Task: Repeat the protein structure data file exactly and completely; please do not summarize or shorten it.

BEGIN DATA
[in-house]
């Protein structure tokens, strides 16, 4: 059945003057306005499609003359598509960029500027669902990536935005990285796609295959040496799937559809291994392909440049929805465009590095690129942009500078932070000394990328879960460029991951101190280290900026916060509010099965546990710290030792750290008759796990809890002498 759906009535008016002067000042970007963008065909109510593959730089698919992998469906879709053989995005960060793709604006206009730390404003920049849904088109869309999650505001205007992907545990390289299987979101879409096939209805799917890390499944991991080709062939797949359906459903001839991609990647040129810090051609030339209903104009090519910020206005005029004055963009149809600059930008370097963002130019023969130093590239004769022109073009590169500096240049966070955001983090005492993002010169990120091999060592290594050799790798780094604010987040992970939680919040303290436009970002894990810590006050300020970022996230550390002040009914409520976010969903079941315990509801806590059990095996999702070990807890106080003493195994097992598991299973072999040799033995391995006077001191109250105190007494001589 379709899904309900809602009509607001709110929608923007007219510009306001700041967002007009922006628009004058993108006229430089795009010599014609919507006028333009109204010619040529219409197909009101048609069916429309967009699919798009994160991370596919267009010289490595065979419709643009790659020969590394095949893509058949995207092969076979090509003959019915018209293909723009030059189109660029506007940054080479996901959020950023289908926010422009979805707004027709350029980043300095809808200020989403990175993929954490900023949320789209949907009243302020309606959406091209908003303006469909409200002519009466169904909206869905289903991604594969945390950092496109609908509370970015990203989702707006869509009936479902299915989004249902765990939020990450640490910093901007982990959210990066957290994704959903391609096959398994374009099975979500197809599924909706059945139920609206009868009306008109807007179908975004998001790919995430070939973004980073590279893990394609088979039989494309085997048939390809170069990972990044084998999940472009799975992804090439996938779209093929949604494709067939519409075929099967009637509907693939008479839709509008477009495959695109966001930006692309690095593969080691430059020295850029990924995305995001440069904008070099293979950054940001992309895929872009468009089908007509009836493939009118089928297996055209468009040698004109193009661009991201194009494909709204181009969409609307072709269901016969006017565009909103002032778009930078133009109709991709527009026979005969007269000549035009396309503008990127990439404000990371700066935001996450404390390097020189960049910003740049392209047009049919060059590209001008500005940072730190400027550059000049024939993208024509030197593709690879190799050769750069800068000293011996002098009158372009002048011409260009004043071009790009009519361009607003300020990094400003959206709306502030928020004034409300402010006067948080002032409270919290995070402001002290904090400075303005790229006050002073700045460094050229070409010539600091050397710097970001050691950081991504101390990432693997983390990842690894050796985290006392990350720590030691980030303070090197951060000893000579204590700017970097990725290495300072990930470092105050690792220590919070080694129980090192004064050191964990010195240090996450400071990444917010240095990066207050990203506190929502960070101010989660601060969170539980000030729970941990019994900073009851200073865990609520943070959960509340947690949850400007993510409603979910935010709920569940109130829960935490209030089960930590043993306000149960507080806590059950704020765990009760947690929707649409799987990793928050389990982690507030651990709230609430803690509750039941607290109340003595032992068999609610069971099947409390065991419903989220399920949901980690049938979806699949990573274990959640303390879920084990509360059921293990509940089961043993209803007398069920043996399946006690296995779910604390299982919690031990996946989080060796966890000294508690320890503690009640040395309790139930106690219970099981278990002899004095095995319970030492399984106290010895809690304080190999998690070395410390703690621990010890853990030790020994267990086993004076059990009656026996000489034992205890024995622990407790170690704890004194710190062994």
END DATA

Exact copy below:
[in-house]
């Protein structure tokens, strides 16, 4: 059945003057306005499609003359598509960029500027669902990536935005990285796609295959040496799937559809291994392909440049929805465009590095690129942009500078932070000394990328879960460029991951101190280290900026916060509010099965546990710290030792750290008759796990809890002498 759906009535008016002067000042970007963008065909109510593959730089698919992998469906879709053989995005960060793709604006206009730390404003920049849904088109869309999650505001205007992907545990390289299987979101879409096939209805799917890390499944991991080709062939797949359906459903001839991609990647040129810090051609030339209903104009090519910020206005005029004055963009149809600059930008370097963002130019023969130093590239004769022109073009590169500096240049966070955001983090005492993002010169990120091999060592290594050799790798780094604010987040992970939680919040303290436009970002894990810590006050300020970022996230550390002040009914409520976010969903079941315990509801806590059990095996999702070990807890106080003493195994097992598991299973072999040799033995391995006077001191109250105190007494001589 379709899904309900809602009509607001709110929608923007007219510009306001700041967002007009922006628009004058993108006229430089795009010599014609919507006028333009109204010619040529219409197909009101048609069916429309967009699919798009994160991370596919267009010289490595065979419709643009790659020969590394095949893509058949995207092969076979090509003959019915018209293909723009030059189109660029506007940054080479996901959020950023289908926010422009979805707004027709350029980043300095809808200020989403990175993929954490900023949320789209949907009243302020309606959406091209908003303006469909409200002519009466169904909206869905289903991604594969945390950092496109609908509370970015990203989702707006869509009936479902299915989004249902765990939020990450640490910093901007982990959210990066957290994704959903391609096959398994374009099975979500197809599924909706059945139920609206009868009306008109807007179908975004998001790919995430070939973004980073590279893990394609088979039989494309085997048939390809170069990972990044084998999940472009799975992804090439996938779209093929949604494709067939519409075929099967009637509907693939008479839709509008477009495959695109966001930006692309690095593969080691430059020295850029990924995305995001440069904008070099293979950054940001992309895929872009468009089908007509009836493939009118089928297996055209468009040698004109193009661009991201194009494909709204181009969409609307072709269901016969006017565009909103002032778009930078133009109709991709527009026979005969007269000549035009396309503008990127990439404000990371700066935001996450404390390097020189960049910003740049392209047009049919060059590209001008500005940072730190400027550059000049024939993208024509030197593709690879190799050769750069800068000293011996002098009158372009002048011409260009004043071009790009009519361009607003300020990094400003959206709306502030928020004034409300402010006067948080002032409270919290995070402001002290904090400075303005790229006050002073700045460094050229070409010539600091050397710097970001050691950081991504101390990432693997983390990842690894050796985290006392990350720590030691980030303070090197951060000893000579204590700017970097990725290495300072990930470092105050690792220590919070080694129980090192004064050191964990010195240090996450400071990444917010240095990066207050990203506190929502960070101010989660601060969170539980000030729970941990019994900073009851200073865990609520943070959960509340947690949850400007993510409603979910935010709920569940109130829960935490209030089960930590043993306000149960507080806590059950704020765990009760947690929707649409799987990793928050389990982690507030651990709230609430803690509750039941607290109340003595032992068999609610069971099947409390065991419903989220399920949901980690049938979806699949990573274990959640303390879920084990509360059921293990509940089961043993209803007398069920043996399946006690296995779910604390299982919690031990996946989080060796966890000294508690320890503690009640040395309790139930106690219970099981278990002899004095095995319970030492399984106290010895809690304080190999998690070395410390703690621990010890853990030790020994267990086993004076059990009656026996000489034992205890024995622990407790170690704890004194710190062994």